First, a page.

I’ve been curious to learn more about medical IoT, considering the particularly sensitive nature of the data this ecosystem produces and manages. For my project, I decided to analyze a Bluetooth-enabled device that, when paired with an accompanying smartphone app,* helps users monitor their medication adherence. To perform thorough testing of the device and app’s main functionalities, I used PCAP Remote  and Android’s adb utility, two open-source packet sniffers, to capture network and Bluetooth packets, respectively. I then analyzed the intercepted data using Wireshark, a popular open-source packet analysis program. 

I discovered a handful of mostly minor security and privacy vulnerabilities while analyzing the collected data, but one vulnerability particularly troubled me. Although the app’s API served most of its endpoints over the encrypted HTTPS protocol, it served two of them—the image upload and download endpoints—over the unencrypted HTTP protocol. The images transmitted over these endpoints could include user’s faces, such as for their profile picture, or medical information, such as images of documents discussing their medication. This lack of encryption to protect the transmission of highly sensitive information gravely threatened user privacy.

As a novice ethical hacker, I felt it important to alert the vendor of this vulnerability to avoid any further compromises of users’ privacy. I first informed the company over email, but much to my chagrin, my initial message—as well as the follow ups I sent 45 and 75 days later—went unanswered. Unfortunately, 90 days after my initial outreach I still had yet to hear from the company. 

My next step was to inform the vendor in writing by mail. Despite sending a registered letter including a report detailing how to reproduce the issue and the post office confirming its delivery, I still received no response from the company.

My last resort was to report the vulnerability to the Cybersecurity and Infrastructure Security Agency (CISA), a branch of the Department of Homeland Security, and hope that they would have more luck getting through. Within a week of submitting my report to CISA, I heard back from the vendor who acknowledged the vulnerability and disabled the implicated features. A day later, I received confirmation from CISA that they had successfully contacted the vendor who patched the issue.

Overall, I was most impressed with CISA’s quick turnaround time and learned a lot about the responsible disclosure process through this experience. It feels good that my work through the SPLICE project has had a direct, positive impact—however small—on the security of a smart product.

* As the disclosure has not been publicized, I will refrain from identifying the vendor. 

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News

Morgan State featured on NSA website

If you’re in the market for a new car, you’ve probably noticed two things recently. The first being that almost all new cars today have electronic components for even the most basic of functionalities. The second being that because cars have these functionalities that require semiconductors (small chips “that manage functions like data storage, graphic rendering, and power consumption in electrical devices”), the recent semiconductor shortage is keeping many new cars on the lots.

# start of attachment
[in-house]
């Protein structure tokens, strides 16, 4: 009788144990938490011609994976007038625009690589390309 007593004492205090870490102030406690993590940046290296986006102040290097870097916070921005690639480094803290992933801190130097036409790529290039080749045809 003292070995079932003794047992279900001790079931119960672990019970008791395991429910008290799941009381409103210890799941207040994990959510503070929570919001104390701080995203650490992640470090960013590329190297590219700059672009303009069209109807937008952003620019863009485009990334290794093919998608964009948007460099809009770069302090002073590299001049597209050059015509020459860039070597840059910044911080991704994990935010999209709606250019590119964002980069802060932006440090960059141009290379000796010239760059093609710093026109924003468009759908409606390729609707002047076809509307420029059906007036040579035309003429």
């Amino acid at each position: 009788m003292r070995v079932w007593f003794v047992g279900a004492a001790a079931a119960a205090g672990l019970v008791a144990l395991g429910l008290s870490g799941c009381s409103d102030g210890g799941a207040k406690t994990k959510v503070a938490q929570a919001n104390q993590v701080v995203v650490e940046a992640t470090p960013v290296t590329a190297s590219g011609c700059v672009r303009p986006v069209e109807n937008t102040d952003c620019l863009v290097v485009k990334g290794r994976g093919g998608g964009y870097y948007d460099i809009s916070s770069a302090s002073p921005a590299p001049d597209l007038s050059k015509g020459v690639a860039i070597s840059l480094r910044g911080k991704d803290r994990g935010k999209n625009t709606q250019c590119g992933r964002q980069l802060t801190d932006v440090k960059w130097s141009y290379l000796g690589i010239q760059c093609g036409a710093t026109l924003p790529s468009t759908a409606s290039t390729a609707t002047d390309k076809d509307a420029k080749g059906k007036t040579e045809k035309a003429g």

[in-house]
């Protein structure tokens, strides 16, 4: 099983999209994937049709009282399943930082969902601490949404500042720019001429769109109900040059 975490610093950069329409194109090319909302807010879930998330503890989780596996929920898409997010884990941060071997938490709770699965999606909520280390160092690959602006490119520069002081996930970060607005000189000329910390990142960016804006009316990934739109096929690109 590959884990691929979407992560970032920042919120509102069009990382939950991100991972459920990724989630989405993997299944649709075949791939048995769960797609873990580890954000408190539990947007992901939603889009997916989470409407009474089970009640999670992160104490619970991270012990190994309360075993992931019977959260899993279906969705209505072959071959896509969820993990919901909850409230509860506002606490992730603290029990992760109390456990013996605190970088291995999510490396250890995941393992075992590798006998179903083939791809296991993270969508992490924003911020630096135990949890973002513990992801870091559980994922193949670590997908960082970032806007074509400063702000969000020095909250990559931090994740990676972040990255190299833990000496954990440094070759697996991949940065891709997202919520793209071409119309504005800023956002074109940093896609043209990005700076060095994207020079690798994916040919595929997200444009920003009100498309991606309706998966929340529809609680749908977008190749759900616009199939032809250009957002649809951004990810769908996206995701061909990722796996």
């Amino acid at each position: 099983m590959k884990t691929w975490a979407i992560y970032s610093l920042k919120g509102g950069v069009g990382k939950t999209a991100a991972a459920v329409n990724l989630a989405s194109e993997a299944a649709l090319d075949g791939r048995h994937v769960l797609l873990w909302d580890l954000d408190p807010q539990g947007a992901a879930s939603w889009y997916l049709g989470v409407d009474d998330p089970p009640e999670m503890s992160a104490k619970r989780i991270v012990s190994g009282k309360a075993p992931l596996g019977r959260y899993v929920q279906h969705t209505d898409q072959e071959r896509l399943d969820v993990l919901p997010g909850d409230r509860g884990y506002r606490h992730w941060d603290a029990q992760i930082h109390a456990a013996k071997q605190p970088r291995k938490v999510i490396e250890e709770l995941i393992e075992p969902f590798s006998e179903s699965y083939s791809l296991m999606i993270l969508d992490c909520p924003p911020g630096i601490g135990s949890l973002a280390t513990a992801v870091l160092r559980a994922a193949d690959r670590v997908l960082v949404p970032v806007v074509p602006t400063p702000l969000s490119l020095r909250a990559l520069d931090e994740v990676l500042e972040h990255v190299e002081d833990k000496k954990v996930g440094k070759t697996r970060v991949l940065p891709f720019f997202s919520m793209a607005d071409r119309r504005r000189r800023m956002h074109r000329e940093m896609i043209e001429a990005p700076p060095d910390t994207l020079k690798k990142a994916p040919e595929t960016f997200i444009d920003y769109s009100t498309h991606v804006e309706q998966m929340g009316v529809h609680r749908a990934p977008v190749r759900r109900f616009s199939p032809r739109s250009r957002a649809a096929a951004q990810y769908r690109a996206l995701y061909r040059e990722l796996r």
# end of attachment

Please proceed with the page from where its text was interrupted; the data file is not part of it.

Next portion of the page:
If you end up buying that new car (or a relatively new, used car), you will be buying both a transportation and data collection system. “The data collected and recorded is quite broad and includes vehicle speed, passenger count, GPS routes, images from backup cameras, and [personally identifiable information] from connected cell phones. This information stays locally on the vehicle forever and in most cases is uploaded to the [original equipment manufacturer]. Those systems also control critical safety items like brakes. If left unprotected both privacy and lives could be at risk,” says Brian Knighton from the National Security Agency.

That’s where Morgan State comes in. Morgan State University Professor and SPLICE PI, Kevin Kornegay, and his team at the Cybersecurity Assurance and Policy (CAP) Center are working with the NSA’s reverse-engineering tool, Ghidra, to mitigate privacy, cybersecurity, malware, and geolocation vulnerabilities. Their work ensures that the electronic systems are supported and protected throughout the lifetime of the vehicle. Follow the links to learn more about the CAP Center and to read about their partnership with the NSA.

Dr. Kevin Kornegay (front) and Aaron Edmond review Ghidra firmware analysis. (Photo courtesy of Morgan State University)

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News Video

Kotz speaks at Science Cafe

If you’ve ever wanted to learn more about your digital privacy and online security and didn’t know who to ask, this Science Cafe NH episode is the one to watch.

In a one-hour long webinar, questions run the gamut of topics, from “Is 1password a good service to use?” to “What should you do if you’re hacked?” and “What are the real risks of sharing family photos and information on Facebook?” Panelists Professor Kotz, Dr. Nora Draper, and Azeddine Jakib give you their straightforward answers to help keep yourself, your families, communities, and broader networks safer.

What’s one way you’ve integrated security and privacy practices in your technological habits to protect yourself and others?

The panelists and moderator for the March 2021 Science Cafe NH